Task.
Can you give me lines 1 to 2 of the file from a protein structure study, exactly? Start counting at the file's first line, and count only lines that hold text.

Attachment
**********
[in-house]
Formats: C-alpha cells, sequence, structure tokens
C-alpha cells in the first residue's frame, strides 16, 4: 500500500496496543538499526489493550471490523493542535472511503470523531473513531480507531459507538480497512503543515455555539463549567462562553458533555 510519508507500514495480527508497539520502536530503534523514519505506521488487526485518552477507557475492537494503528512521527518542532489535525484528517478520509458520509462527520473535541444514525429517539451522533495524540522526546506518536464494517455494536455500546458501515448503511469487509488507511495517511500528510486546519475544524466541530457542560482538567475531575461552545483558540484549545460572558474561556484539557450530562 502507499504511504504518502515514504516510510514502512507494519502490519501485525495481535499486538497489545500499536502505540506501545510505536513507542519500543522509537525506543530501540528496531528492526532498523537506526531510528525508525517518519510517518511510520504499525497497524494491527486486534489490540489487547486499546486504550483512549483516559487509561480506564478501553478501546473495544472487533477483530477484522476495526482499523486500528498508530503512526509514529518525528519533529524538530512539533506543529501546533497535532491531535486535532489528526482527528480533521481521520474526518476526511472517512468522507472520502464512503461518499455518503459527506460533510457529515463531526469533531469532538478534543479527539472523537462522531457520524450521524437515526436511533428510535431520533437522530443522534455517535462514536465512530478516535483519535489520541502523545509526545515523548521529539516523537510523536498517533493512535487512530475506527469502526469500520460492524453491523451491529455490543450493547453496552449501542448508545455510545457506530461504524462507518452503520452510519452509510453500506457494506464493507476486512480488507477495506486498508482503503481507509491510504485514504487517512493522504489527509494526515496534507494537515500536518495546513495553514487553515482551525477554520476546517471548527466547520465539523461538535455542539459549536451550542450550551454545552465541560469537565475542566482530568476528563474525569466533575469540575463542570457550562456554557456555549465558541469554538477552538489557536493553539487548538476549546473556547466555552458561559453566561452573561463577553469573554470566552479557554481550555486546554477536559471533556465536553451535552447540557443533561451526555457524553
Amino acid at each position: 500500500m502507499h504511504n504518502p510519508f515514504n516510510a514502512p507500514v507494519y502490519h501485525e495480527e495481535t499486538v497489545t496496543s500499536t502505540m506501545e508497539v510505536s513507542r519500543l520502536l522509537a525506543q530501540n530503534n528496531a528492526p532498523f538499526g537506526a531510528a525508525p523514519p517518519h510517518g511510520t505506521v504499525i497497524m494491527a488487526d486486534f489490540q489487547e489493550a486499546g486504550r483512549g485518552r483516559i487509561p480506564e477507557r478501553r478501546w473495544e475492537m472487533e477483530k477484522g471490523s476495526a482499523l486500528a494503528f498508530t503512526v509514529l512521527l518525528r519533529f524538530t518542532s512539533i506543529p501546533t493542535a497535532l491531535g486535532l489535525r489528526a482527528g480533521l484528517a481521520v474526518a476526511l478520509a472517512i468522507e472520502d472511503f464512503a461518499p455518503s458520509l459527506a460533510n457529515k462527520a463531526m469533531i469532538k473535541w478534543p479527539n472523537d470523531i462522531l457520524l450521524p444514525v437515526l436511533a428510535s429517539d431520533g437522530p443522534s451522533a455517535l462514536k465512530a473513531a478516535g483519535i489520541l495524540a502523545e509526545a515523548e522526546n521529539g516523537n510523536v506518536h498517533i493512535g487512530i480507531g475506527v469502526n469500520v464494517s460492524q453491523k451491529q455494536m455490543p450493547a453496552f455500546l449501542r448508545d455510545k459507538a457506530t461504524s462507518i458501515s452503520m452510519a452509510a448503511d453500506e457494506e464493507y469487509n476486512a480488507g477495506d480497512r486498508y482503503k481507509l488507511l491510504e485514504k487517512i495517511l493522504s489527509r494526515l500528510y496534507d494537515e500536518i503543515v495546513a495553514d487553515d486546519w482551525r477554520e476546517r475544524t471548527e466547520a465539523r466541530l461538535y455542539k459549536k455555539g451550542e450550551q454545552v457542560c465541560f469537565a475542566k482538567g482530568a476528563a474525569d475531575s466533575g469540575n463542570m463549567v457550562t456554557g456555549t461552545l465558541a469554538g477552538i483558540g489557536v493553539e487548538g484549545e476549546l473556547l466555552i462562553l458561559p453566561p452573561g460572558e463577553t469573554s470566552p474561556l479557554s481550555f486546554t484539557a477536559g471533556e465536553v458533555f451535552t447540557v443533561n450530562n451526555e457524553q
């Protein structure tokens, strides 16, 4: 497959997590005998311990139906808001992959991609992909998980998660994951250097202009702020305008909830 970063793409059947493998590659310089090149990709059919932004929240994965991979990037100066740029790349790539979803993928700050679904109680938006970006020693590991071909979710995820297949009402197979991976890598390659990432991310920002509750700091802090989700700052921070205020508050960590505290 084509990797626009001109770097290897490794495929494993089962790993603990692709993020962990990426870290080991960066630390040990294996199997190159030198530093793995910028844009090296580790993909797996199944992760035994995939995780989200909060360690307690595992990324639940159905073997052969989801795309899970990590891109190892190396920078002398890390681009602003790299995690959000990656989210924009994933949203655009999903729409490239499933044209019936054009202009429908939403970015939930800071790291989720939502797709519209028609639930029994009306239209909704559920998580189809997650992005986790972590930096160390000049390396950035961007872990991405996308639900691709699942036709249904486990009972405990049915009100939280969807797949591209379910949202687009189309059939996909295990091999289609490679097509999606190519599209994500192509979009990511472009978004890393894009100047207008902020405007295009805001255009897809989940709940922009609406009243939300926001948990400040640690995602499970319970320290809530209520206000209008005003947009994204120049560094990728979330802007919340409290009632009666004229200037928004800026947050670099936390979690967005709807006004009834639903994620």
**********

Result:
[in-house]
Formats: C-alpha cells, sequence, structure tokens